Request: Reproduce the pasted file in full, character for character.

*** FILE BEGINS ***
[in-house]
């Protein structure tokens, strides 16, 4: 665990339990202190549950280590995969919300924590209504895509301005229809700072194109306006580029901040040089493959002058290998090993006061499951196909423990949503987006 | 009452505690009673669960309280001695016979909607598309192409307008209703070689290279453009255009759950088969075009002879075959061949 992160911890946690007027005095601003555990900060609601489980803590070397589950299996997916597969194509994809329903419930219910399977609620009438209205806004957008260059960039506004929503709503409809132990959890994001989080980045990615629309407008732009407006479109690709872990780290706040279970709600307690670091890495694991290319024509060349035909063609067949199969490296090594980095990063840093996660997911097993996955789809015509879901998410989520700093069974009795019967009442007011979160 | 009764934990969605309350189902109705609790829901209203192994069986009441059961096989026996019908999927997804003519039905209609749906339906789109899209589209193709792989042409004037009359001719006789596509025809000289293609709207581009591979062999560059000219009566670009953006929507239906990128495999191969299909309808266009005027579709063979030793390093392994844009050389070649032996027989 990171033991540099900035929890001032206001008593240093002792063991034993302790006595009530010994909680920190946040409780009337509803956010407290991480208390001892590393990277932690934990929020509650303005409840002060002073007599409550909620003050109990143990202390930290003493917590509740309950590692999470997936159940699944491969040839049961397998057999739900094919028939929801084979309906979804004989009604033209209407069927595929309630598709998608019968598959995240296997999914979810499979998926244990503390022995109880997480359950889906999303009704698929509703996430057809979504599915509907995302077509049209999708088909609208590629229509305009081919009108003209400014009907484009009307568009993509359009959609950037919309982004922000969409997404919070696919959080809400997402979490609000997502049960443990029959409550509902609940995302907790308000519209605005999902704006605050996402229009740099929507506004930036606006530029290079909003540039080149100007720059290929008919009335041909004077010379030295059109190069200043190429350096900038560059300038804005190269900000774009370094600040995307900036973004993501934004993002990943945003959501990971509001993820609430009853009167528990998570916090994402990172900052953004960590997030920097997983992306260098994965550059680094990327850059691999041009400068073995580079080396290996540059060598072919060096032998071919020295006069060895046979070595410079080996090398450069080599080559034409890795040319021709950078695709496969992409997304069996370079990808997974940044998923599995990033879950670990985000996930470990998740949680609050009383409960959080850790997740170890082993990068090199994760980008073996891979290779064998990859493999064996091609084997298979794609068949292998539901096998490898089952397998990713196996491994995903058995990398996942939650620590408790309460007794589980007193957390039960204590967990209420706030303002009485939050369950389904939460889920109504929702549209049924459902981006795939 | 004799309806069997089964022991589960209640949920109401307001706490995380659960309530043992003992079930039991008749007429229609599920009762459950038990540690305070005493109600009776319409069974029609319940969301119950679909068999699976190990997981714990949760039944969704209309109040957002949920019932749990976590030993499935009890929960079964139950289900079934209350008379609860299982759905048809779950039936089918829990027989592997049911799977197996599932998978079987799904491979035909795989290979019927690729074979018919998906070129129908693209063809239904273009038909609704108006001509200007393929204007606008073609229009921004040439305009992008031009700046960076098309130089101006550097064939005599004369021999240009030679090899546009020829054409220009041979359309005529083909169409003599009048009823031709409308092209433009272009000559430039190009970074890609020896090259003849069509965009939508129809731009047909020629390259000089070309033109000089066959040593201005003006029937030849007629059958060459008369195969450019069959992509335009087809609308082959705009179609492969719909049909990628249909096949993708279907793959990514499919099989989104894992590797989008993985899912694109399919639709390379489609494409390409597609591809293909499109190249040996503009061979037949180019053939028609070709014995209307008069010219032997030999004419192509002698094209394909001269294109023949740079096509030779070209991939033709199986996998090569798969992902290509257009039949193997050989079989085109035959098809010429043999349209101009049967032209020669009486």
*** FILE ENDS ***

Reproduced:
[in-house]
């Protein structure tokens, strides 16, 4: 665990339990202190549950280590995969919300924590209504895509301005229809700072194109306006580029901040040089493959002058290998090993006061499951196909423990949503987006 | 009452505690009673669960309280001695016979909607598309192409307008209703070689290279453009255009759950088969075009002879075959061949 992160911890946690007027005095601003555990900060609601489980803590070397589950299996997916597969194509994809329903419930219910399977609620009438209205806004957008260059960039506004929503709503409809132990959890994001989080980045990615629309407008732009407006479109690709872990780290706040279970709600307690670091890495694991290319024509060349035909063609067949199969490296090594980095990063840093996660997911097993996955789809015509879901998410989520700093069974009795019967009442007011979160 | 009764934990969605309350189902109705609790829901209203192994069986009441059961096989026996019908999927997804003519039905209609749906339906789109899209589209193709792989042409004037009359001719006789596509025809000289293609709207581009591979062999560059000219009566670009953006929507239906990128495999191969299909309808266009005027579709063979030793390093392994844009050389070649032996027989 990171033991540099900035929890001032206001008593240093002792063991034993302790006595009530010994909680920190946040409780009337509803956010407290991480208390001892590393990277932690934990929020509650303005409840002060002073007599409550909620003050109990143990202390930290003493917590509740309950590692999470997936159940699944491969040839049961397998057999739900094919028939929801084979309906979804004989009604033209209407069927595929309630598709998608019968598959995240296997999914979810499979998926244990503390022995109880997480359950889906999303009704698929509703996430057809979504599915509907995302077509049209999708088909609208590629229509305009081919009108003209400014009907484009009307568009993509359009959609950037919309982004922000969409997404919070696919959080809400997402979490609000997502049960443990029959409550509902609940995302907790308000519209605005999902704006605050996402229009740099929507506004930036606006530029290079909003540039080149100007720059290929008919009335041909004077010379030295059109190069200043190429350096900038560059300038804005190269900000774009370094600040995307900036973004993501934004993002990943945003959501990971509001993820609430009853009167528990998570916090994402990172900052953004960590997030920097997983992306260098994965550059680094990327850059691999041009400068073995580079080396290996540059060598072919060096032998071919020295006069060895046979070595410079080996090398450069080599080559034409890795040319021709950078695709496969992409997304069996370079990808997974940044998923599995990033879950670990985000996930470990998740949680609050009383409960959080850790997740170890082993990068090199994760980008073996891979290779064998990859493999064996091609084997298979794609068949292998539901096998490898089952397998990713196996491994995903058995990398996942939650620590408790309460007794589980007193957390039960204590967990209420706030303002009485939050369950389904939460889920109504929702549209049924459902981006795939 | 004799309806069997089964022991589960209640949920109401307001706490995380659960309530043992003992079930039991008749007429229609599920009762459950038990540690305070005493109600009776319409069974029609319940969301119950679909068999699976190990997981714990949760039944969704209309109040957002949920019932749990976590030993499935009890929960079964139950289900079934209350008379609860299982759905048809779950039936089918829990027989592997049911799977197996599932998978079987799904491979035909795989290979019927690729074979018919998906070129129908693209063809239904273009038909609704108006001509200007393929204007606008073609229009921004040439305009992008031009700046960076098309130089101006550097064939005599004369021999240009030679090899546009020829054409220009041979359309005529083909169409003599009048009823031709409308092209433009272009000559430039190009970074890609020896090259003849069509965009939508129809731009047909020629390259000089070309033109000089066959040593201005003006029937030849007629059958060459008369195969450019069959992509335009087809609308082959705009179609492969719909049909990628249909096949993708279907793959990514499919099989989104894992590797989008993985899912694109399919639709390379489609494409390409597609591809293909499109190249040996503009061979037949180019053939028609070709014995209307008069010219032997030999004419192509002698094209394909001269294109023949740079096509030779070209991939033709199986996998090569798969992902290509257009039949193997050989079989085109035959098809010429043999349209101009049967032209020669009486």